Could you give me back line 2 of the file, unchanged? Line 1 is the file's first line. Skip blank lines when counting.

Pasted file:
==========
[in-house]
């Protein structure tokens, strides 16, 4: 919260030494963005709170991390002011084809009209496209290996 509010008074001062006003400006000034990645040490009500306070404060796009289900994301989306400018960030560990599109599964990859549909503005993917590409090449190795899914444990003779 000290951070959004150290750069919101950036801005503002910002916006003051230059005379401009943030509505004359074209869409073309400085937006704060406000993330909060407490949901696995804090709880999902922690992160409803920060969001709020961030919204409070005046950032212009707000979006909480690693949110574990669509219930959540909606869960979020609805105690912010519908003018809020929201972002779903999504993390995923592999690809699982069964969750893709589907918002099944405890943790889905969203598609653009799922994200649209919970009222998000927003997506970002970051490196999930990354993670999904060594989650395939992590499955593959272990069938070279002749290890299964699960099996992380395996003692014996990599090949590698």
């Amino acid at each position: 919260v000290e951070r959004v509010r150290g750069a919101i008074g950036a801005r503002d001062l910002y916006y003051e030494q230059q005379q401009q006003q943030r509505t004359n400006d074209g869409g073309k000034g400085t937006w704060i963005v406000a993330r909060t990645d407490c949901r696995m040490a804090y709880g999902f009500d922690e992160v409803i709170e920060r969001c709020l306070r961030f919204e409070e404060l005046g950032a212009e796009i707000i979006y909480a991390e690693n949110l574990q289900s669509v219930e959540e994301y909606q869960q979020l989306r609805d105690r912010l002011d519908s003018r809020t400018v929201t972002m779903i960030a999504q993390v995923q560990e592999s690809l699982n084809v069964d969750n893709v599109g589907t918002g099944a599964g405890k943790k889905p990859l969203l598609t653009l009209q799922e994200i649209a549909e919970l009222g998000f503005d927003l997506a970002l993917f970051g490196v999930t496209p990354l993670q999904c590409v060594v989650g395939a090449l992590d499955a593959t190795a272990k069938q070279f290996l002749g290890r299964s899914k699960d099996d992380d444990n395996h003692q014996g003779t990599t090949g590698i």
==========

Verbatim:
């Protein structure tokens, strides 16, 4: 919260030494963005709170991390002011084809009209496209290996 509010008074001062006003400006000034990645040490009500306070404060796009289900994301989306400018960030560990599109599964990859549909503005993917590409090449190795899914444990003779 000290951070959004150290750069919101950036801005503002910002916006003051230059005379401009943030509505004359074209869409073309400085937006704060406000993330909060407490949901696995804090709880999902922690992160409803920060969001709020961030919204409070005046950032212009707000979006909480690693949110574990669509219930959540909606869960979020609805105690912010519908003018809020929201972002779903999504993390995923592999690809699982069964969750893709589907918002099944405890943790889905969203598609653009799922994200649209919970009222998000927003997506970002970051490196999930990354993670999904060594989650395939992590499955593959272990069938070279002749290890299964699960099996992380395996003692014996990599090949590698």